An Open Letter to Our Dining Community
As restaurants around the country begin to reopen, F&W Deputy Editor and restaurant owner Melanie Hansche asks diners to navigate the new rules of eating out with compassion and understanding.
The restaurant business has never been more challenging. For our F&W Pro Guide to Reopening Restaurants, we've been collecting wisdom and best practices from leaders in the hospitality industry to help you navigate this unprecedented time
To our customers, supporters, and friends,
What do you miss most about restaurants? For us as owners, it’s the thrum of the room; the steady rhythm of conviviality. After three months staring at an empty dining room, we miss the easy banter with our regulars, the grins on your faces as you bite into something delicious, the gratitude you give us for providing some respite in your day. We miss our community.
But things have changed. And while we’ll soon be allowed to open our doors again (albeit at 50 percent capacity), we are far from excited. We’re pretty terrified. All the rules of dining out have changed, rendering us less viable and more vulnerable. Our pivot to a grocery and provisions business during the pandemic allowed us to survive the early stages by limiting the interaction between our team and our customers—keeping you both safe. But reopening is about to change that.
Read more: The Future of Restaurants
Given that America continues to grapple with the pandemic, what if after all this time, one of us or our staff tested positive and we were forced to shut for two weeks? Could we take the hit in revenue and bounce back? How long would customers stay away if this happened? Would it be the end of our business? This is the stuff that keeps us up at night.
The Governor’s order issued by our state of Pennsylvania on how to safely serve restaurant customers dictate that we will be wearing masks at the table to protect you. But you do not have to wear one while sitting down to protect us. And so reopening puts restaurant workers squarely at the front line. It puts the burden on our staff to shoulder the risk, while you enjoy a nice meal you didn’t have to cook yourself. If that sentiment makes you feel a little awkward, it pains us just as much that we’ve been put in this position. Restaurateurs shouldn’t have to be the arbiters of public health policy, but with a lack of leadership and clarity from both state and federal governments, they have no choice but to keep their businesses as safe as possible. But there’s a way to make it less difficult for both of us. If you are comfortable heading to restaurants again (and it’s OK if you're not!) keeping these things top of mind will help.
It’s amazing we’ve made it this far. The Independent Restaurant Coalition estimates that 85% of the country’s independent restaurants will close by 2021 because of the pandemic. If the restaurant you love is reopening, it’s because they’ve managed to pull off a massive Hail Mary. Chances are they’ve had to lay off some or all of their staff. Like us, they might have been working 14-hour days, seven days a week to keep the lights on with an entirely different business model. And now every restaurant is fighting to survive with reduced seats, reduced sales, and less staff.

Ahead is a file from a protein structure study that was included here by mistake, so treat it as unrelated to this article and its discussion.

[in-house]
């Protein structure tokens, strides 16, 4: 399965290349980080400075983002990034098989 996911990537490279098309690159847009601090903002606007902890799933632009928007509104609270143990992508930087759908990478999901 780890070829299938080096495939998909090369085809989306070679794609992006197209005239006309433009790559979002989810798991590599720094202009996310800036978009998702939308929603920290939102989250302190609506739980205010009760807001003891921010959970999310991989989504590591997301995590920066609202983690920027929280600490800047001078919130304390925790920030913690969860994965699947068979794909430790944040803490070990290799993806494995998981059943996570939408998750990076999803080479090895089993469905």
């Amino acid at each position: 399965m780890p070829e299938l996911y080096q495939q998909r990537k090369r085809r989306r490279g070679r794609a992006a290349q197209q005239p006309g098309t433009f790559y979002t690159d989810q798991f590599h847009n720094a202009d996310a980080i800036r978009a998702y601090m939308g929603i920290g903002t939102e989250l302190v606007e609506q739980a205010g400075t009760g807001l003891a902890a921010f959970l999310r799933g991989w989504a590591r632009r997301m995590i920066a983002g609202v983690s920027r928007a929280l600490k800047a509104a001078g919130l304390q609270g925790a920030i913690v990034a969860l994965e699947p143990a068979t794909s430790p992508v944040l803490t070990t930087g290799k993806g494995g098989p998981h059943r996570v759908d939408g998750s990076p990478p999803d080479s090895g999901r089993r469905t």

Dining won’t be the same as it was three months ago. There are protocols we have to follow and adopt. There are some precautionary measures we will implement to take care of our team. We have to take the new regulations seriously and have spent thousands of dollars on PPE, new signage, single-use plates, cups and cutlery, and sanitizer to comply with them. Please don’t give us grief about them. What you personally think about the new guidelines and masks is irrelevant. Your politics are irrelevant. Your ideology or opinions are irrelevant. But your respect for businesses and the people in them is relevant. Masks are about safeguarding our team, our business, our neighbors, and our community. If you want to eat at restaurants like you did in the past, please just wear a mask.
We understand your frustration; we are frustrated too. The guidelines for COVID-19 as they relate to restaurants vary from state to state. They also seemingly vary from county to county. Even restaurants in the same city are interpreting guidelines differently. We get that you are seeing mixed messages everywhere you go. That inconsistency is a point of frustration for all of us, but we are all learning. Know that whatever we do is coming from a place of good intention. We have chosen to interpret the guidelines to their safest and most logical extreme—we feel that we have an enormous duty of care to do the right thing.
Kindness matters now more than ever. When we began outdoor dining two weeks ago, some customers were upset about masks and the new rules. We totally understand that the last few months have been difficult for everyone—emotionally, financially, physically. We understand that change is hard and confronting. It feels like we’ve opened a new business every week since the pandemic started. Please know we are doing our best in incredibly challenging circumstances while trying to provide the hospitality and generosity we are so passionate about. If we all tackle these adjustments together with patience, understanding, and a little camaraderie, with community front and center, then there’s no reason dining out can’t be a wonderful experience again.
Our long-term future depends on what you do now. We are hugely grateful for the support you have given us through the worst of the pandemic. The transition out of it will be even harder. If you want to see us stick around, if you want to ensure that restaurants remain part of the cultural fabric of your community, then please, please take a moment to walk in our shoes. Then come and dine with us (or order takeout!). Only together will we find the joy in hospitality again.
Melanie Hansche and Jason Hoy
Co-owners, Tucker Silk Mill, Easton, PA